With so many different uses, optical traps, or optical tweezers, have a huge number of potential applications, many of which have yet to be thought of. In addition, it would be valuable to monitor multiple beads in real time and have multi-point position and force analysis. This will assist the next generation of cell biological studies where traps can probe multiple points on a membrane simultaneously.

Optical tweezers enable us to do things now that we never thought possible: watch the process of molecules interacting or proteins unfolding, switch optical circuits or manipulate chemical reactions. Optical tweezers are rapidly becoming essential for biotechnology and photonic research and their usefulness will increase over the coming years.

Optical Switching

Modulation of light by light was demonstrated with great elegance by researchers at the California Institute of Technology by using a planar microdisk resonator (in which light is trapped like whispers in the dome of St Paul’s Cathedral) coupled to an optical fibre nanowire. With less than a milliwatt of optical control power, over 99% of the light was switched. Switching was achieved by moving the nanowire up to 1 micron, entirely with optical forces. A monolithic integrated version of this device should offer GHz operation.

Researchers at Yale University in the United States have demonstrated a different fully CMOS-compatible monolithic approach, where light in a cantilever nanowire waveguide tunnelled into the underlying substrate via a 0.3 micron air gap. The gradient force was used to attract the cantilever towards the substrate, modulating both the strength of tunnelling of light into the substrate, and the speed of the light in the waveguide. In this case the mechanical system was designed to resonate near 10MHz, but on-chip optical resonators have been demonstrated with optically-excited mechanical resonances above 1 GHz, showing promise for high-speed opto-mechanical systems.

Optical tweezers for protein folding measurements

Optical tweezers enable us to study the function of individual cells and molecules to shed light on complex life processes at the molecular level. Optical tweezers can be used in biological fluids so that molecules can be studied in their natural environment. A protein molecule consists of a well-defined sequence of amino acids that folds up into a 3D shape, defining the function it performs in controlling biological functions.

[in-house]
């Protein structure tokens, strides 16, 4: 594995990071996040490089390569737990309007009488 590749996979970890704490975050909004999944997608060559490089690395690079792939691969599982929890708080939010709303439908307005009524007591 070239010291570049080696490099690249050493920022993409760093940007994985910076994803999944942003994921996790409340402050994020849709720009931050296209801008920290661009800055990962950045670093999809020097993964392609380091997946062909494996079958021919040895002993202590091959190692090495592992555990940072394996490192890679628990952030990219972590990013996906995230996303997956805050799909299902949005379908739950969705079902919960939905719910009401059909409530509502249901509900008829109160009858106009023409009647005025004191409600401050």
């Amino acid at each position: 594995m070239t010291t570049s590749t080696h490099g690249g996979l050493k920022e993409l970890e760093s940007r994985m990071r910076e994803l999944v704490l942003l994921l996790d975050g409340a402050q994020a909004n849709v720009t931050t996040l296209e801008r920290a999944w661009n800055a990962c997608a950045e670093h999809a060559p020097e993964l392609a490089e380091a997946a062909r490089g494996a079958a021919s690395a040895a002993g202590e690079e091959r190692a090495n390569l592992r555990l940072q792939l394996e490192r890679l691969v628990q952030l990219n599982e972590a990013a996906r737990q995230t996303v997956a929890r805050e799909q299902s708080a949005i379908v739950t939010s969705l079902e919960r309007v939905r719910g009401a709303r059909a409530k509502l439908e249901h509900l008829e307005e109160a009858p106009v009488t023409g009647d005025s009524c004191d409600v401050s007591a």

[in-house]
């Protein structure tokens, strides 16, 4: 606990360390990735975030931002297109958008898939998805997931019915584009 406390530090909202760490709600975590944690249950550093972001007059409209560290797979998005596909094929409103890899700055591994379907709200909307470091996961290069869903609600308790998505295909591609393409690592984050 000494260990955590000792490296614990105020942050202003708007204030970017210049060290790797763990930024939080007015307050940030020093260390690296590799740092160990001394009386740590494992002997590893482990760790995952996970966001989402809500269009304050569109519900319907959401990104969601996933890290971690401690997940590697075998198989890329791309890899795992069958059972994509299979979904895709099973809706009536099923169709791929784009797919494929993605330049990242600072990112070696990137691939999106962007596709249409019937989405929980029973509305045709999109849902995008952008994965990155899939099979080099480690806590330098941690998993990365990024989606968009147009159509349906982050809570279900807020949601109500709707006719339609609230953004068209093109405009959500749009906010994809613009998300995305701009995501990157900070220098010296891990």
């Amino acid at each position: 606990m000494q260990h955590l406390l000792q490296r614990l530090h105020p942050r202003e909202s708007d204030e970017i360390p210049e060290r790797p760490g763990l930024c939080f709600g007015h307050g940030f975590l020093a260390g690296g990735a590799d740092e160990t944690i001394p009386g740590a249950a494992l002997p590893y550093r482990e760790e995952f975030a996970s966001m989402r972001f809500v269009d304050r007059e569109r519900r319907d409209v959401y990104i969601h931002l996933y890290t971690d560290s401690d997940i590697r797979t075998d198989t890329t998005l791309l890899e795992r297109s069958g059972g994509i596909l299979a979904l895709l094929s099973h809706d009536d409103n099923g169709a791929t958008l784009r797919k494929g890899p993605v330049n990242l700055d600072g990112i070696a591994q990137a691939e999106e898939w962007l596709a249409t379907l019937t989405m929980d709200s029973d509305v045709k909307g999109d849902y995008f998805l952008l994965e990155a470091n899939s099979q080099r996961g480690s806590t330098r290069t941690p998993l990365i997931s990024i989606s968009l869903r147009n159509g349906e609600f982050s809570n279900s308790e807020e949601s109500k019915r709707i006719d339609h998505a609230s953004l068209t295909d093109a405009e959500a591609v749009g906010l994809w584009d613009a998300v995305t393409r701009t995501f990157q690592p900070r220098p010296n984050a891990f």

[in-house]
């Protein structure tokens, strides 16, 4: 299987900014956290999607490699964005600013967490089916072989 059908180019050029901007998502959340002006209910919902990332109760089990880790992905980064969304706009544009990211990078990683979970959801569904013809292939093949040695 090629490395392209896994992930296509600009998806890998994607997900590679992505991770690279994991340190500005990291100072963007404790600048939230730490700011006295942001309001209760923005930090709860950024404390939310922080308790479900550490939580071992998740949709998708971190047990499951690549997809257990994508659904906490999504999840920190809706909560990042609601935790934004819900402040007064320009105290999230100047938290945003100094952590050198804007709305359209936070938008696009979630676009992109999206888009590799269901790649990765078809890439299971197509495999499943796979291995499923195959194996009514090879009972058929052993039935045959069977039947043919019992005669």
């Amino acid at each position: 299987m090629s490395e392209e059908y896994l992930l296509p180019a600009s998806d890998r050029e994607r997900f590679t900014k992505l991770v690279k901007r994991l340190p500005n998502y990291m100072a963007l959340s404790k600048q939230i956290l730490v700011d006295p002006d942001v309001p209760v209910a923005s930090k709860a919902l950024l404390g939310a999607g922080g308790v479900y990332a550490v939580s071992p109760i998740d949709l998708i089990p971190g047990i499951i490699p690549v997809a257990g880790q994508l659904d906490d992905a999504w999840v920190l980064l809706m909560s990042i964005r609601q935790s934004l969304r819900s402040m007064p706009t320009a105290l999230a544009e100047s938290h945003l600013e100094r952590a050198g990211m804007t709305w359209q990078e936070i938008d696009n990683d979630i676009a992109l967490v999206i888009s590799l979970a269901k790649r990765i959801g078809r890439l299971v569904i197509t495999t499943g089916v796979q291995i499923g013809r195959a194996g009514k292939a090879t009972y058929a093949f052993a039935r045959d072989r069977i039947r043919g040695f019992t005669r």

The binding of small molecules can dramatically change the conformation of a protein and thus its function, so that understanding folding is key to understanding life. Optical tweezers can exert small forces on molecules such as proteins, thereby enabling study of the dynamics of protein folding.

In one elegant example in the US, researchers at the University of California, Berkeley, attached two micron-sized polystyrene beads to an individual E coli ribonuclease H molecule at different positions, as ‘molecular handles’, via two double-stranded DNA molecules. One bead was anchored and the other was trapped using optical tweezers. The protein was stretched and relaxed repeatedly by moving one bead, causing the protein to unfold and refold.

The forces required to cause intermediate and complete unfolding were measured in the range of 0-30 pico-Newtons, by observing the effect of force-driven displacement of the trapped bead within the trap upon the transmitted light. This technique has been applied to many individual molecules providing important information on protein function.

BIOGRAPHIES – Professors Kishan Dholakia FRSE, Will Stewart FREng and James Wilkinson

Professor Kishan Dholakia FRSE has worked on various aspects of trapping and biophotonics for the last 15 years. His work has focused on novel light fields for trapping and sorting as well as using light for cell transfection. He works at the School of Physics and Astronomy, the University of St Andrews.

Professor Will Stewart FREng is an expert on photonics, communications and electromagnetics. He is on Ofcom’s Spectrum Advisory Board, ECOC management committee, chairs the IET’s Communications Sector panel and many others. He is a Visiting Professor at University College London and at the Optoelectronics Research Centre at the University of Southampton.

Professor James Wilkinson studies the application of optical waveguide techniques in communications, medical and environmental sensing and lasers in the Optoelectronics Research Centre at the University of Southampton. His present activities focus on optical manipulation and detection of micro- and nano-particles in microfluidic systems and optical nanowire circuits.